Finding Calm

I recently started using the Calm app.  I never really intended to do a review on it, but in just a few days it has made enough of an impact on my life that I decided to share my experience.

Calm is a free app designed to help you begin a mindfulness meditation practice.  I have tried many times in my life to “meditate” using many different approaches but never felt like it was working.  My mind still felt cluttered, and I didn’t feel any of the relaxation or anxiety reduction that everyone was talking about. This time, using the Calm app has been very different.

I started as a subscriber to their Instagram page. I loved the beautiful images and often drew inspiration from the quotations.  I always just ignored the app, but one day I decided to try it out just for something to do.   So far, I have only used the free portions. Although there are many other options available with a subscription, I find the free content to be valuable.

Here’s what I like best:

  • Only takes a few minutes a day
  • Beautifully animated images of nature scenes with your choice of many different nature, calming, or white noise sounds playing in the background (can be played in app only or outside of the app depending on your settings)
  • Helpful guided meditations that teach you how to have an effective mindfulness practice
  • A selection of guided and unguided meditation sessions
  • A breath timer that allows you to focus on breathing and relaxation
  • Stories that engage your mind and then slowly taper off to help your mind transition from the bustle of your day into deep and relaxed sleep (just like when you were a kid!)
  • A calendar to help you track your practice (number of consecutive days, number of sessions, total time spent meditating)
  • An option to leave feedback after every guided session

If you’re like me, and always wanted to try meditating but never found a way to actually achieve it, I highly recommend this app. In just a few days I am beginning to notice when my mind wanders, and am discovering things about myself by noting where it wanders to. I love how the guided meditations encourage you to notice these wandering thoughts, and not be frustrated or judge yourself about it but just come back to the moment. I’m excited to see what changes in my practice and in my life after more time spent cultivating mindfulness and meditation.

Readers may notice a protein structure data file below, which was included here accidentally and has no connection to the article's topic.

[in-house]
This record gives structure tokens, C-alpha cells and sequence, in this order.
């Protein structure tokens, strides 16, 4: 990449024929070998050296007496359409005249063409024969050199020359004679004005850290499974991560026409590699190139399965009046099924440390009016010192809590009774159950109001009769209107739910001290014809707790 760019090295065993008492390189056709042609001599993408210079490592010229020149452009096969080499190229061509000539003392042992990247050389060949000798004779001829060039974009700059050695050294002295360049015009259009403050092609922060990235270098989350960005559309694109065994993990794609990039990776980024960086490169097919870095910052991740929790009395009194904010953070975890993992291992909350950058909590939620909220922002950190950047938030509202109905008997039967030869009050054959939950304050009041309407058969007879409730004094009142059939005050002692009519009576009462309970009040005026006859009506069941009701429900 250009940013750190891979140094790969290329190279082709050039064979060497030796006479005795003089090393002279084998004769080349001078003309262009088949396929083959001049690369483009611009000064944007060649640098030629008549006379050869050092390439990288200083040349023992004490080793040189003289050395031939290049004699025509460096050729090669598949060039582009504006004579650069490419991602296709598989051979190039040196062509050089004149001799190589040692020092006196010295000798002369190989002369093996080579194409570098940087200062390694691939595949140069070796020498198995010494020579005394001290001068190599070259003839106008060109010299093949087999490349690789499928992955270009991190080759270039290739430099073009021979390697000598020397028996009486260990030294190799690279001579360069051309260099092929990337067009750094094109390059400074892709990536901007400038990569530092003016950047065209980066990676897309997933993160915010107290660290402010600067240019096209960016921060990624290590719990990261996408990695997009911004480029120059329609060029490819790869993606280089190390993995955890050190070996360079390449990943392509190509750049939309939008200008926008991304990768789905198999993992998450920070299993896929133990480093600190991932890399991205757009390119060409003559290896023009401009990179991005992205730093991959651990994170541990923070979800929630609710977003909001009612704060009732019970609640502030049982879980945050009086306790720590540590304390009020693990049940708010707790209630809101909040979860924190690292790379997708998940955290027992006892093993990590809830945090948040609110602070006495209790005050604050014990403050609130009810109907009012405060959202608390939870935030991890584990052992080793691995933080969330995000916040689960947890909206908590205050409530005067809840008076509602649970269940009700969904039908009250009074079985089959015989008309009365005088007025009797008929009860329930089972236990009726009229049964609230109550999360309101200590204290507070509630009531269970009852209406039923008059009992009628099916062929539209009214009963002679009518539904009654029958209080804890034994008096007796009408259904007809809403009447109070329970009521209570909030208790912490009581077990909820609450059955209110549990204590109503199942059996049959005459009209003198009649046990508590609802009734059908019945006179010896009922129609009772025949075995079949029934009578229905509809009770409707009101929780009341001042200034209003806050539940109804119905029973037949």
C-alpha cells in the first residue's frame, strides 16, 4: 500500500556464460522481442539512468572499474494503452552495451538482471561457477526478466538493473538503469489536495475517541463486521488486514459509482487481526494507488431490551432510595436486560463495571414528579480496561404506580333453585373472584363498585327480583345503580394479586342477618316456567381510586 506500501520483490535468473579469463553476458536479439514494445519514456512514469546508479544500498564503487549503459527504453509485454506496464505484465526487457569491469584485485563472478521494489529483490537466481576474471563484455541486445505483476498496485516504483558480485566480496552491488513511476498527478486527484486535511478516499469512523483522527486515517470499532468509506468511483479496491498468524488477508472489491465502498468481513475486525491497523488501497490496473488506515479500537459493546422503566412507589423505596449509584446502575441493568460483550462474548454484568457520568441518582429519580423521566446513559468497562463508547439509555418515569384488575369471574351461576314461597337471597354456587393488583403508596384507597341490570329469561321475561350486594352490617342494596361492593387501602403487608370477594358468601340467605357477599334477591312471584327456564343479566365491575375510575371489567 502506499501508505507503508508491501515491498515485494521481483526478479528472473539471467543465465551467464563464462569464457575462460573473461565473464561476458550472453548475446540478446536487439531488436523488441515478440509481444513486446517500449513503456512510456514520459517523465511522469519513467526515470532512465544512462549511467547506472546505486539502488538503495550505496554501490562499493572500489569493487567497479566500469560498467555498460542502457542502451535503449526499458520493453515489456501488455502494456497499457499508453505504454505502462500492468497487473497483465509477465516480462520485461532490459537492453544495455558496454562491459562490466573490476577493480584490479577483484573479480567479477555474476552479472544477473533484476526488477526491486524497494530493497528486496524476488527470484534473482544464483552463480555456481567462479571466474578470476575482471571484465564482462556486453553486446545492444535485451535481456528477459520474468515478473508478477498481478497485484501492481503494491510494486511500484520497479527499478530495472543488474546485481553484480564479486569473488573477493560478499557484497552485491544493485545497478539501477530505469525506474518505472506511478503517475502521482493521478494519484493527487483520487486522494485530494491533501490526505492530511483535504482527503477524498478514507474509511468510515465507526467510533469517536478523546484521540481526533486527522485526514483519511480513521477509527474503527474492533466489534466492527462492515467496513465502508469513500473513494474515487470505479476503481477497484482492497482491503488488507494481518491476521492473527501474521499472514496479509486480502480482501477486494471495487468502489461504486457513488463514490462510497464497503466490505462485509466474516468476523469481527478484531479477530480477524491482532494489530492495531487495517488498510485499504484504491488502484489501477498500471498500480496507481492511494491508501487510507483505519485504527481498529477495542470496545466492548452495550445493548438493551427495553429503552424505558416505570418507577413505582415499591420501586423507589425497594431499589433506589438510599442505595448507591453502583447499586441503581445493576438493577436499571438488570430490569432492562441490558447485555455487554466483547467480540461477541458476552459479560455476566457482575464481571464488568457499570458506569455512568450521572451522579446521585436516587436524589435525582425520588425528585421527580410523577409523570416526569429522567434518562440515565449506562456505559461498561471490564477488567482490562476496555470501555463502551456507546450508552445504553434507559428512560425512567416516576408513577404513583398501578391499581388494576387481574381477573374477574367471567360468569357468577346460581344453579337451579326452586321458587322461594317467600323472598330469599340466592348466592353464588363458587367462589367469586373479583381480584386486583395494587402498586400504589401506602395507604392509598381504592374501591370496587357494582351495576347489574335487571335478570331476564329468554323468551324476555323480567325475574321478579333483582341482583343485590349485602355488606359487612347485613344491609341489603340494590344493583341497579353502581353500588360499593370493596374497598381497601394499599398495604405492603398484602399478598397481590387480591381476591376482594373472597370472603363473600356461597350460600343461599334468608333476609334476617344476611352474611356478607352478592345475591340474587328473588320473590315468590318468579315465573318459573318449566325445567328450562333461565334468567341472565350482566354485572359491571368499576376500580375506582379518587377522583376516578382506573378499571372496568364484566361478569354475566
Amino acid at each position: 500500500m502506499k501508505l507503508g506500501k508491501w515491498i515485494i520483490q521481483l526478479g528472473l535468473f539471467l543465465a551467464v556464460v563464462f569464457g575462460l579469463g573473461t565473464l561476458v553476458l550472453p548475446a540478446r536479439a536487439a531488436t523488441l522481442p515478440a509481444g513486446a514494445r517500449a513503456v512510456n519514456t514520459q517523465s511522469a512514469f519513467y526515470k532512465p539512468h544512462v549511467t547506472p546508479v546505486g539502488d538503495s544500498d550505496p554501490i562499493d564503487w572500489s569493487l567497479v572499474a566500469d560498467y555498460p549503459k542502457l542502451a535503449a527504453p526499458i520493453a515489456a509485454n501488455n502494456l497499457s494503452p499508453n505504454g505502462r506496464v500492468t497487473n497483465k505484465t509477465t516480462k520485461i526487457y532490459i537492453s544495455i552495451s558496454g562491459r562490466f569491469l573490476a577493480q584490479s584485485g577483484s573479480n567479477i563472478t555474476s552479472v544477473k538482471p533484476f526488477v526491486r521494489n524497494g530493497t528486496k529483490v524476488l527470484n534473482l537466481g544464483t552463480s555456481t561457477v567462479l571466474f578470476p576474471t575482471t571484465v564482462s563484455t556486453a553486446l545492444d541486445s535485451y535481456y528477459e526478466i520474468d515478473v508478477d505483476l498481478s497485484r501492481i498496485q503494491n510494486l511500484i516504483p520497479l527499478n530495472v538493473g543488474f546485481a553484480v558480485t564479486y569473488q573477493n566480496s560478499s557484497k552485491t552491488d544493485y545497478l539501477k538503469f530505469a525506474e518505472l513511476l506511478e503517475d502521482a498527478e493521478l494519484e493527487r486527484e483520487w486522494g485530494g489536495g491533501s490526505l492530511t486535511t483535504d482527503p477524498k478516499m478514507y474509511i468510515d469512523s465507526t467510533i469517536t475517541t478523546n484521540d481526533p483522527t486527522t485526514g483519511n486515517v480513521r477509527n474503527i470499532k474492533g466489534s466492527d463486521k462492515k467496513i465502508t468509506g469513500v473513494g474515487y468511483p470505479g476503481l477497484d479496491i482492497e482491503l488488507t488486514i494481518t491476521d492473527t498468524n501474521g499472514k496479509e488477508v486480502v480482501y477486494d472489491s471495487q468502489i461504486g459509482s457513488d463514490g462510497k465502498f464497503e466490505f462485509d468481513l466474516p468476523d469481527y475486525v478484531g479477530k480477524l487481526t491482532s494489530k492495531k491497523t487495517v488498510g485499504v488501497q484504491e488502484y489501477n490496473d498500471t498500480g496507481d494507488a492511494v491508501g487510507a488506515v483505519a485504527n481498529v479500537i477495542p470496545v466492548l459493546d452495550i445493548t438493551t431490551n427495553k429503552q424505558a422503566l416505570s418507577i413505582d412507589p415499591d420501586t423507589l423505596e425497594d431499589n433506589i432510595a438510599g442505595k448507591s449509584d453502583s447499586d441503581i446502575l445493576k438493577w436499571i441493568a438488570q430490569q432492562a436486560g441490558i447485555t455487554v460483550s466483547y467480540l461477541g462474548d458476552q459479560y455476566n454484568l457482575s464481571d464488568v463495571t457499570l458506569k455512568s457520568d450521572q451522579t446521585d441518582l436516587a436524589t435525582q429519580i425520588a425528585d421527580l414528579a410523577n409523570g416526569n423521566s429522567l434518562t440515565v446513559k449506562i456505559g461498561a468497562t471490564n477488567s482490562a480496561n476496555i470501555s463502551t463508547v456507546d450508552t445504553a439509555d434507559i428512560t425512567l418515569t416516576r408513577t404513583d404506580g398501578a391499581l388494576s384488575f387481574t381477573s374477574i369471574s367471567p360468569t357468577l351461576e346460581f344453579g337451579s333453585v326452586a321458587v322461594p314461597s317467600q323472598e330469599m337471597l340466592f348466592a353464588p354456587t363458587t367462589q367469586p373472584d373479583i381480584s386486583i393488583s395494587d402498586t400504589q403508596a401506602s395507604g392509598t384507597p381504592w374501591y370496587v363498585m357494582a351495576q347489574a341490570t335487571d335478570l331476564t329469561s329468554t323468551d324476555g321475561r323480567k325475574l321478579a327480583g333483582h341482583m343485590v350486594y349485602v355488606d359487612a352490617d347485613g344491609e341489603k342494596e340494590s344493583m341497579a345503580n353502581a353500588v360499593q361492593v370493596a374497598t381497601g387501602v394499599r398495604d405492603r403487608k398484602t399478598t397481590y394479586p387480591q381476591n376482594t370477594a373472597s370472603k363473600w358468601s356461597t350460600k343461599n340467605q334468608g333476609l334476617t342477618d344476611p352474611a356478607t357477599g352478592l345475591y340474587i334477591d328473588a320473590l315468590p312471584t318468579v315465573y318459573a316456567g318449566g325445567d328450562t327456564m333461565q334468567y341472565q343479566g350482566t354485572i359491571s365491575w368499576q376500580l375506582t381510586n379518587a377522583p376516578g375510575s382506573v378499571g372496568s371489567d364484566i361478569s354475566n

…He’ll Only Ask For More

Have you ever read the children’s book If You Give A Mouse A Cookie by Laura Numeroff?  I really enjoyed this book as a child, but I think I enjoy it even more as an adult.  I mean just look at this illustration by Felicia Bond: 2016-08-31 Don’t we all feel this way at some point?  Someone just keeps asking more and more of us until we need 8 arms just to attempt holding everything together. I look at this book as a sort of fun and light-hearted reminder for adults. Oftentimes whether it’s our boss, a family member, a friend, acquaintance or stranger, when we give someone something (no matter how small) they are going to ask for something else.  And if we don’t stay mindful it’s easy to get swept up in the demands.  We want to please others, we feel we are doing something generous, we want to perform to the best of our ability, we want to produce results.  Whatever the reason, we forget about ourselves, our personal needs, our boundaries, and we may even start to act in ways contrary to our values. It’s important to find the balance in life where we practice self care and live a life that aligns with our personal values. For most of us those values probably include things like hard work, being a good family member and helping others. But let’s not forget ourselves in all the hustle.

I have this problem a lot at work.  One way I have learned to handle it is to decide ahead of time where my boundaries lie, and what my priorities are.  During my time off, my priorities lie with my family and friends.  I make a habit of speaking about my plans for my days off at work, and about whom I will spend that time with.  That way if I have to turn down a request for overtime it’s not unexpected.  I decide ahead of time if an activity I plan to engage in is something that I would postpone for work or if it is not negotiable.  If it’s not negotiable then short of someone having a legitimate emergency (I’m talking hospital type emergency, not deadlines) I will say no to work and not feel guilty.  What are some situations where you feel this way, and how do you handle it?